Saturday, October 31, 2015

Radical Listening

It used to be that the hardest thing to do was to stand up for your principles. It was the stuff of legend: the individual who resolutely believes in something, who faces scorn, ridicule, estrangement from friends and family, all for saying "This is what I stand for." No more; that's easy. Whether right or left, you likely travel with a like-minded crowd, listen to media which parrots and reinforces your views, and consider those with opposing viewpoints somewhere between well-meaning-but-misguided and nut-job.

No, the hard part these days is changing your mind. In our hyper-partisan environment, where compromise is a dirty word, your compatriots expect you to stand with them shoulder to shoulder. Any crack is perceived as a path to the dreaded slippery slope, which can only lead to total disaster. In this telling, even expressing second thoughts or open-mindedness is tantamount to treason, no matter how benign. And if it involves any of the central tenants of the faith, then damn you all to hell.

In that context, "The Armor of Light" is a remarkable documentary about one such public soul-searching. The directorial debut of Abigail Disney, great-niece of Walt Disney, it focuses on the Reverend Rob Schenck, an evangelical minister and founder of the Christian outreach organization Faith and Action. Schenck was also a founder of Project Rescue, an anti-abortion activist group, and was one of the leaders of large scale demonstrations in Buffalo in 1992, where he carried a preserved fetus as he marched. His devotion to that cause is unquestioned and absolute.

But when some in the movement started shooting and killing doctors who performed abortions, he saw a conflict. Anti-abortion also means pro-life, or as he says, "Pro-life means life at conception and for many, many years after till natural death." That led naturally to the topic of guns and gun control. But if there is a third rail of the far right and evangelicals, that's it. And Schenck wasn't ready to touch it.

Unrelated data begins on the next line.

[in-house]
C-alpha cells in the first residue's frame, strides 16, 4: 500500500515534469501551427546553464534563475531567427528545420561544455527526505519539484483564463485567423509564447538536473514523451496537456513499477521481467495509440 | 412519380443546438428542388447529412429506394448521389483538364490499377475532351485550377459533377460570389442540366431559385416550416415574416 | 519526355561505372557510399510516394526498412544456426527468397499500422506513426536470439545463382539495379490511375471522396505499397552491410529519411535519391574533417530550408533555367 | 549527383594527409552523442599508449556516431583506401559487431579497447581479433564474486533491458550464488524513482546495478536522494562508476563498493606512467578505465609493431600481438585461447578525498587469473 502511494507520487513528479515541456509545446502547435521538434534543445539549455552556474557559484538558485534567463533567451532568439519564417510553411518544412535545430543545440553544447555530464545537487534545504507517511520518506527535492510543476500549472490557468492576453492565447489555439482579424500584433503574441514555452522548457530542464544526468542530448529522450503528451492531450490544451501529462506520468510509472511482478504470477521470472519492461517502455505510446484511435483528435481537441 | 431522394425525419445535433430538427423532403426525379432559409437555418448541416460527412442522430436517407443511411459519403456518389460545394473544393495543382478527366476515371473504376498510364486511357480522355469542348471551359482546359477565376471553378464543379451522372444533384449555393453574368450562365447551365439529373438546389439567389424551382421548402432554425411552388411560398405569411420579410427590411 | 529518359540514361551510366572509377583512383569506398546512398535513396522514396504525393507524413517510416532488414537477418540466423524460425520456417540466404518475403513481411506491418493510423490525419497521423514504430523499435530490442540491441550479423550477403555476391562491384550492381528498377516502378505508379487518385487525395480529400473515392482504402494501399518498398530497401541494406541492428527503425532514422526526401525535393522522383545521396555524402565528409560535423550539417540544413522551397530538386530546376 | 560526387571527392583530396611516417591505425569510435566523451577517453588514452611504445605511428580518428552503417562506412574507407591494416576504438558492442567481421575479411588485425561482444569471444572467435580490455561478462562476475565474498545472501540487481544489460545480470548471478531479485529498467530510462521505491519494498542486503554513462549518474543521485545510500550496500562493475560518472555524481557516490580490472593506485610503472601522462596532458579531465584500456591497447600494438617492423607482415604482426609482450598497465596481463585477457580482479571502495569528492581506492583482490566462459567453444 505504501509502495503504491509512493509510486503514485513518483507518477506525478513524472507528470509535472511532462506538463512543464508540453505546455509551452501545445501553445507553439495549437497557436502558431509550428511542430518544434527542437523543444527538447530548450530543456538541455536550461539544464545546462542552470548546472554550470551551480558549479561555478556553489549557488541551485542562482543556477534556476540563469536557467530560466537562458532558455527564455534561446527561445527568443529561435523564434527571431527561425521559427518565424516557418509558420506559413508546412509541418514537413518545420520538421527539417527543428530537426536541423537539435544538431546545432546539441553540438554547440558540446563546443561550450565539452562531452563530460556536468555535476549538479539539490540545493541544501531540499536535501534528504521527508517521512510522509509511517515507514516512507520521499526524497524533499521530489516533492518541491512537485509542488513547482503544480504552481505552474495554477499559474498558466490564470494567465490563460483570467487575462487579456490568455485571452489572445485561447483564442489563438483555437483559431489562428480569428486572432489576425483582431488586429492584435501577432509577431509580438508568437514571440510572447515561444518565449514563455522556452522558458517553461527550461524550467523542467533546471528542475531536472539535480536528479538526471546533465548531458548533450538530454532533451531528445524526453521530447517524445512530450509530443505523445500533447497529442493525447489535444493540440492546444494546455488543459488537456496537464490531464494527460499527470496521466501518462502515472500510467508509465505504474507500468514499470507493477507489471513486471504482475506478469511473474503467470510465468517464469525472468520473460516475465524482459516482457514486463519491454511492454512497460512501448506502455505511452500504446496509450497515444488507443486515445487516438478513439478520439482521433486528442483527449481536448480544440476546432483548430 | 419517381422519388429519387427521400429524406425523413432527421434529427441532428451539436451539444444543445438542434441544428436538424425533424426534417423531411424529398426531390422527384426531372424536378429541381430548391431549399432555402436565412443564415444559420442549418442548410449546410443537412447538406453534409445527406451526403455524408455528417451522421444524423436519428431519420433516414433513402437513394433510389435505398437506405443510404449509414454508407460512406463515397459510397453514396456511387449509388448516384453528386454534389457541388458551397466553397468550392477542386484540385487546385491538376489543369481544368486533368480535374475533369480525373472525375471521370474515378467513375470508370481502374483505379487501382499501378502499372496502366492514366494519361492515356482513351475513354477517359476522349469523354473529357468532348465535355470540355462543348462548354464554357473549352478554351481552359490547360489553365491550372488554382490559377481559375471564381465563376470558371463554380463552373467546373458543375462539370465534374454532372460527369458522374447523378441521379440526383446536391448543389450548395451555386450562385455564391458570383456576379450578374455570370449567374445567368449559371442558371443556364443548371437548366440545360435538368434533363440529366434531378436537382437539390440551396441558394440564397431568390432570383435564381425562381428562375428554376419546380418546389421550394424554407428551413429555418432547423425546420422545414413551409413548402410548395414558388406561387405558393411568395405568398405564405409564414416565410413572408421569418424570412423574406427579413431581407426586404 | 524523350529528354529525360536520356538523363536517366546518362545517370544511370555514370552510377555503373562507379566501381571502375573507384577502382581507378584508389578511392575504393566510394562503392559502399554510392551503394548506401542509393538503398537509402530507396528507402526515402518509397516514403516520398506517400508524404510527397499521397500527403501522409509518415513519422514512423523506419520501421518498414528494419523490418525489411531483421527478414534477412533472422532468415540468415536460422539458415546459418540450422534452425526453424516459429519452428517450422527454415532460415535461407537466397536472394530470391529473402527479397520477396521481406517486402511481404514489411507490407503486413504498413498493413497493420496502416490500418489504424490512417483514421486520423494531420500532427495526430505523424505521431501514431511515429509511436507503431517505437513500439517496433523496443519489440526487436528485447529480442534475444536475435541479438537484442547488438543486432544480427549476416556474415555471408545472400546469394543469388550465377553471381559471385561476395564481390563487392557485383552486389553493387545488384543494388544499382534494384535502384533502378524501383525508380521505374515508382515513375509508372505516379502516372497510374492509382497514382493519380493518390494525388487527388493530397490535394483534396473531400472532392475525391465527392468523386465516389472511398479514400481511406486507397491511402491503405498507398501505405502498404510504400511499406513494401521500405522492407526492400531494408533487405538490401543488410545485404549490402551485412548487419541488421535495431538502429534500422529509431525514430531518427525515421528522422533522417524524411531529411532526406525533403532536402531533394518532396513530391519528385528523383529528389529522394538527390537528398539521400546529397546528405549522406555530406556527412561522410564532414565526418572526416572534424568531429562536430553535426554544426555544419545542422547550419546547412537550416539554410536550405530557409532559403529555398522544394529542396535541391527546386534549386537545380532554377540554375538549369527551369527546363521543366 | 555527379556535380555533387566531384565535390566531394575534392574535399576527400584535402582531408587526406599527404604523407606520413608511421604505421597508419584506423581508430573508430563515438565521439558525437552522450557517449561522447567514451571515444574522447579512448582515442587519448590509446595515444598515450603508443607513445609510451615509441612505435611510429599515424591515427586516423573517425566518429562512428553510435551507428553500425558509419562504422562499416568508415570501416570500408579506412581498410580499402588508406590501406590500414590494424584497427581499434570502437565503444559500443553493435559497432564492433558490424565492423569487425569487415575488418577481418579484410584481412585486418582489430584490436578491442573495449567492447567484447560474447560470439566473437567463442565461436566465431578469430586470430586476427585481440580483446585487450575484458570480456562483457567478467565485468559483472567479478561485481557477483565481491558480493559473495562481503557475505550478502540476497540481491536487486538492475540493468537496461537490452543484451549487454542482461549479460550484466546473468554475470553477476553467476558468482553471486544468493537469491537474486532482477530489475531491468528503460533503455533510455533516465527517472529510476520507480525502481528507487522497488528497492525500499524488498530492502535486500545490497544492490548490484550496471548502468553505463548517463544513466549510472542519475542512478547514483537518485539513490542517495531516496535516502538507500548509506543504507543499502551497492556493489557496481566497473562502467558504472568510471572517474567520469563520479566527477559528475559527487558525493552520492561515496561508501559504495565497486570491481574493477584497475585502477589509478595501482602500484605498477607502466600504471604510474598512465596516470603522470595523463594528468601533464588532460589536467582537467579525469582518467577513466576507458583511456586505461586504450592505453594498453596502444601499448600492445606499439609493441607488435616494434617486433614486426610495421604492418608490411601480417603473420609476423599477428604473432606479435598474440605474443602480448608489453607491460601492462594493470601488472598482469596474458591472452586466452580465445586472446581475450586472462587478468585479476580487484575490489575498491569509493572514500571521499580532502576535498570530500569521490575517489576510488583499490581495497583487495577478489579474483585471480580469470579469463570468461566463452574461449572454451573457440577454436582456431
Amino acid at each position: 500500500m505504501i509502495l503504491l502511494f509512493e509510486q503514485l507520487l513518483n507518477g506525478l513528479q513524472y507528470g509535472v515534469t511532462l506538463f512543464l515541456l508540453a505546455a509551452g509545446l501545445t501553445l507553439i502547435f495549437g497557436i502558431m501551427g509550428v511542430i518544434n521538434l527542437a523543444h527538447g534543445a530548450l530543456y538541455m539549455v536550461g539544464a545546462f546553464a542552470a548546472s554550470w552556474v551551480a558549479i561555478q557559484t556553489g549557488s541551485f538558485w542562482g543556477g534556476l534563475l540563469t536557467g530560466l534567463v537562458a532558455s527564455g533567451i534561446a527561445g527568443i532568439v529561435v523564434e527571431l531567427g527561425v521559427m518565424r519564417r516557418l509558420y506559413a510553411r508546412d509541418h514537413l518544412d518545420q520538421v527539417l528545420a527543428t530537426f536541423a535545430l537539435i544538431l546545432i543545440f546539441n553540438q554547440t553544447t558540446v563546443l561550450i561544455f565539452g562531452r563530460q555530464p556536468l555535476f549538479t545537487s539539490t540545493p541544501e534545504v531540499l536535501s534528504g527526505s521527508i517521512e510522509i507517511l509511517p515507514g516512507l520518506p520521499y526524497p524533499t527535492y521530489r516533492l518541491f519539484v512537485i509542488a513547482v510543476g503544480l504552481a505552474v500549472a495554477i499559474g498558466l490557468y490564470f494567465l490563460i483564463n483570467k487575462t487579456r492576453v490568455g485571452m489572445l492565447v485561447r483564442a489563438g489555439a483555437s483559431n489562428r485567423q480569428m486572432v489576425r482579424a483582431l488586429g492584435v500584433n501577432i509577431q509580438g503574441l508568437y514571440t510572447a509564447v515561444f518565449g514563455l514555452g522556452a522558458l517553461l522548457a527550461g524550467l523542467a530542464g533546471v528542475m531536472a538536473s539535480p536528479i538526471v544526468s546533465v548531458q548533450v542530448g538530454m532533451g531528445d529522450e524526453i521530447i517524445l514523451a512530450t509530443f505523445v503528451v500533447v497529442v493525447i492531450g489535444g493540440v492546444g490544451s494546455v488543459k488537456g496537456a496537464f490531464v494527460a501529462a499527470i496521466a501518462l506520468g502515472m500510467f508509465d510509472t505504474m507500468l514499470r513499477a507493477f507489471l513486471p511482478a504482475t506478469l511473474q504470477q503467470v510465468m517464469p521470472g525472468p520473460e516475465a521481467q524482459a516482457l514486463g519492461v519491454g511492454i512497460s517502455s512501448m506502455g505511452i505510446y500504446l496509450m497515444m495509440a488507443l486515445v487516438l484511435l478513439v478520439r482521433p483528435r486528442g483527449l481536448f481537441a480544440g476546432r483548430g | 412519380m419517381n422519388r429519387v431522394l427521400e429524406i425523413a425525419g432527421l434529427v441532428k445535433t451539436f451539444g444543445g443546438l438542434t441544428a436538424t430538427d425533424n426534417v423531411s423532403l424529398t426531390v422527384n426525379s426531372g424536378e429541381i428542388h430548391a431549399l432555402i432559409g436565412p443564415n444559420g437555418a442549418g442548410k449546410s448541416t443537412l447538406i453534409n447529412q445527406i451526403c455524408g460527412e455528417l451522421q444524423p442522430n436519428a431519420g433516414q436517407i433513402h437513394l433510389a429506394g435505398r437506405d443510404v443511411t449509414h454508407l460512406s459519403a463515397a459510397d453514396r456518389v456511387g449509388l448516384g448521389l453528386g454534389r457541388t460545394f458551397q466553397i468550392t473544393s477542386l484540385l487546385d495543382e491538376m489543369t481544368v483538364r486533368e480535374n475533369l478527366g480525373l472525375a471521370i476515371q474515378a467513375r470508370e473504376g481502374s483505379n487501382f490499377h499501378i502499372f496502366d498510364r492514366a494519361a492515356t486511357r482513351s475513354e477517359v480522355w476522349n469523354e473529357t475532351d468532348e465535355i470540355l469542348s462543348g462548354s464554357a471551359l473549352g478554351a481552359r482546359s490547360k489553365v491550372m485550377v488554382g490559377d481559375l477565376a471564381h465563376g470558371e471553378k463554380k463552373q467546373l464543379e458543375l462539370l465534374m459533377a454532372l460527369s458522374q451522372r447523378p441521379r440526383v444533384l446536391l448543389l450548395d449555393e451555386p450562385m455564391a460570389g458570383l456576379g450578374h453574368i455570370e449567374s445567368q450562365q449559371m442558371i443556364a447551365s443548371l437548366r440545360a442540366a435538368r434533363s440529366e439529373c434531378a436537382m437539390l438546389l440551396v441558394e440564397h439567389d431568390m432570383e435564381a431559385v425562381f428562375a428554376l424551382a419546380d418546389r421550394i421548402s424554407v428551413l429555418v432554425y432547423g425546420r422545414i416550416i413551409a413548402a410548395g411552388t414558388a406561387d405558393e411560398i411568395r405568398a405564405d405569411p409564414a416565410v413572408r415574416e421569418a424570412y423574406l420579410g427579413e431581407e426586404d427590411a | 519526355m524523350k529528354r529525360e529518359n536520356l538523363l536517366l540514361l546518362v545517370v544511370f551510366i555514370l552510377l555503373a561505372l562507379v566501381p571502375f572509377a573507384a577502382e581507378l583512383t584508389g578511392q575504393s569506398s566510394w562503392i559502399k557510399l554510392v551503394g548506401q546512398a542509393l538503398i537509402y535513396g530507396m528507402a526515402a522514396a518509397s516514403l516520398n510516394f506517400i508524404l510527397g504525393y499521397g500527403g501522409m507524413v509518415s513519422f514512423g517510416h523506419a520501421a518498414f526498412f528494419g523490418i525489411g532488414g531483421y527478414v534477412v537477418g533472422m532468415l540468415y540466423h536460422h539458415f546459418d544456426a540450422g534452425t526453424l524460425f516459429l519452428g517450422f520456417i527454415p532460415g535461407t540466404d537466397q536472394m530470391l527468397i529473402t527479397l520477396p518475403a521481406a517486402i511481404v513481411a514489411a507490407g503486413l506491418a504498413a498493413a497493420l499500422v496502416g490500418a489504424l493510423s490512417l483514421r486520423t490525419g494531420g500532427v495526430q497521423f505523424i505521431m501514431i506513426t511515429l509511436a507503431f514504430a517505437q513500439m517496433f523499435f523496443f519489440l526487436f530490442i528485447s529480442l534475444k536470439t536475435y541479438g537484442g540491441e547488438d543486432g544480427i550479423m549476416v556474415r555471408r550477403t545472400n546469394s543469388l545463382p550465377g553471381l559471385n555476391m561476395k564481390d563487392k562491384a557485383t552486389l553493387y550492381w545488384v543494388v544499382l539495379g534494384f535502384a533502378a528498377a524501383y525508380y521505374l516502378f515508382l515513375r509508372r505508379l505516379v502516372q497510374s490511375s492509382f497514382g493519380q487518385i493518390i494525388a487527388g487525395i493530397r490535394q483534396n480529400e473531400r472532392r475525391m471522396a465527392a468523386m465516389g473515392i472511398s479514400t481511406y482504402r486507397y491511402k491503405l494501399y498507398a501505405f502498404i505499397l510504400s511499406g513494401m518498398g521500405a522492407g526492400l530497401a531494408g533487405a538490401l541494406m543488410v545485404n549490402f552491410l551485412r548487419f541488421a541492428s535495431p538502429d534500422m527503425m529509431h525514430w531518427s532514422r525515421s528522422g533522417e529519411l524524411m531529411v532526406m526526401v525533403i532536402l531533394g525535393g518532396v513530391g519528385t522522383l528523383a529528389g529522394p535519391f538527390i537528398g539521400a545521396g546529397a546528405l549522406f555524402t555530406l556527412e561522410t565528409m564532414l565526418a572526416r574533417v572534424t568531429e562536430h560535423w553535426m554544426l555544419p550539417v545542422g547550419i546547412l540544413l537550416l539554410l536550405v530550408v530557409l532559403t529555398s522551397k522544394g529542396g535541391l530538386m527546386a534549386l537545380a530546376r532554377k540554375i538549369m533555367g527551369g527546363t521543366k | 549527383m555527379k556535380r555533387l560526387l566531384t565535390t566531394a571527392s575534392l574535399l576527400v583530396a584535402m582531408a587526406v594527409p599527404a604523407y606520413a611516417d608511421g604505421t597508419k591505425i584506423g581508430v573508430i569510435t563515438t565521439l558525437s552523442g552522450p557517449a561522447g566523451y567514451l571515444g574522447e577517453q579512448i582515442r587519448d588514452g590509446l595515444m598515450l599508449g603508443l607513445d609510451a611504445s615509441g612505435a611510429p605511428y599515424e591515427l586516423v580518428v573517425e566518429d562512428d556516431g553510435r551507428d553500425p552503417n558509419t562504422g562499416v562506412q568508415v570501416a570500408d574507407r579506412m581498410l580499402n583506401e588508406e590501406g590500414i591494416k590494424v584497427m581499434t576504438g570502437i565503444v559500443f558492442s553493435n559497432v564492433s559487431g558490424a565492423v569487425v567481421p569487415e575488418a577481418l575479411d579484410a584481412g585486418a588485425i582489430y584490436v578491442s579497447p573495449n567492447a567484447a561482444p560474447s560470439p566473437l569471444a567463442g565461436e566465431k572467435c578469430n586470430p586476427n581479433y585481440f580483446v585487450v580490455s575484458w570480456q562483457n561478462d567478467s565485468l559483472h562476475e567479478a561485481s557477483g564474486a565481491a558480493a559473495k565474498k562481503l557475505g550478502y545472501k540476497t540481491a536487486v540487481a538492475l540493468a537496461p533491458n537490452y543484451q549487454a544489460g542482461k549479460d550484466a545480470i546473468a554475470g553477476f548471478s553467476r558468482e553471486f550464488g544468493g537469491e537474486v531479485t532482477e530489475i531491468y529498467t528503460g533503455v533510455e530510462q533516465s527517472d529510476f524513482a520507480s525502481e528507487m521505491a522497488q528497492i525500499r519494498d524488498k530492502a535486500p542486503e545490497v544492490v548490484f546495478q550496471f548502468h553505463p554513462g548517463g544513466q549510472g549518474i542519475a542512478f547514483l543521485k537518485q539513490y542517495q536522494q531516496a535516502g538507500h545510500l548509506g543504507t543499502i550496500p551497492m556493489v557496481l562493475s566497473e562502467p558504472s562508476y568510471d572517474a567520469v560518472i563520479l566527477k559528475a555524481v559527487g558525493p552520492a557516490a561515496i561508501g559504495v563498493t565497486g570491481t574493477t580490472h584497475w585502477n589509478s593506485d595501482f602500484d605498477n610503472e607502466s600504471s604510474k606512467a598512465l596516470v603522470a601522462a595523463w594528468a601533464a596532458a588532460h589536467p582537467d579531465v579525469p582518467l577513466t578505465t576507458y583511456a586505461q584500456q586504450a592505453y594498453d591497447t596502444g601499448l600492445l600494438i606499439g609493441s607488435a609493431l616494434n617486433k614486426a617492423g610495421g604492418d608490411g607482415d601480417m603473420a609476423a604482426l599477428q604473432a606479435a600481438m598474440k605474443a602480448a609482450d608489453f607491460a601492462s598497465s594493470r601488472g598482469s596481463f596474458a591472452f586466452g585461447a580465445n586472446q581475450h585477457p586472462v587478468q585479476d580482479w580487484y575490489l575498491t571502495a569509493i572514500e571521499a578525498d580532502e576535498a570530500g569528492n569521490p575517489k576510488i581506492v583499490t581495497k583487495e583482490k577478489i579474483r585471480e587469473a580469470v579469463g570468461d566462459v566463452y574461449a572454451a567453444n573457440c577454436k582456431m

Meanwhile, while Disney's past films as producer had taken on social issues from a liberal perspective, she wasn't planning on jumping into the gun control debate, "at least not till after my fourth child left for college." But then Sandy Hook happened, and she decided she couldn't not act. She saw the inherent conflict between pro-life and pro-gun, and approached a number of evangelical ministers. Many agreed with her point of view, but declined to be involved due to the danger to their standing, reputation and even livelihood.  

She approached Schenck, expecting him to be a "fire breathing dragon." Instead, she found a "thoughtful, intelligent, nebishy man," who was willing to listen. His reaction after hours of conversation and discussion: "I swear to you, I'm asking and praying and thinking and trying to find a way to not speak. But I can't." And so he signed on to allow Disney and her cameras to follow his public coming out as a second amendment heretic.

The film follows his anguished journey as he goes through this conversion, and confronts his natural allies. Along the way he finds common cause with Lucy McBath, the mother of Jordan Davis, an unarmed teenager who was shot and killed in Jacksonville in 2012 by Michael Dunn, who claimed Florida's "Stand Your Ground" law as his defense. And he confronts and engages not only other ministers and congregations across the country, but in an astonishing sequence, other leaders of the anti-abortion movement including Troy Newman, leader of Operation Rescue, at a private lunch. The confrontations over sandwiches and salads are anything but civil. Disney said even she couldn't stay calm behind the camera: "I hate the gun metaphor, but I went ballistic and stood up and started yelling myself."  

All and all, the film is a remarkable look at someone who dares to listen and question the orthodoxy that he had taken as gospel. Disney is quick to point out that there are those on the left who, while they hold views more in line with her own, are as intransigent in their positions as Schenk was in his, and who would do well to follow his example: to at least be willing to question and listen and confront that which divides us. "The Armor of Light" shows that whatever your views, radical listening can lead to reasonable discussion and common ground. And that is a location that we all need to visit more often.


Marc Wollin of Bedford tries to listen as best he can. His column appears regularly in The Record-Review, The Scarsdale Inquirer and online at Glancing Askance , as well as via Facebook, LinkedIn and Twitter.

No comments: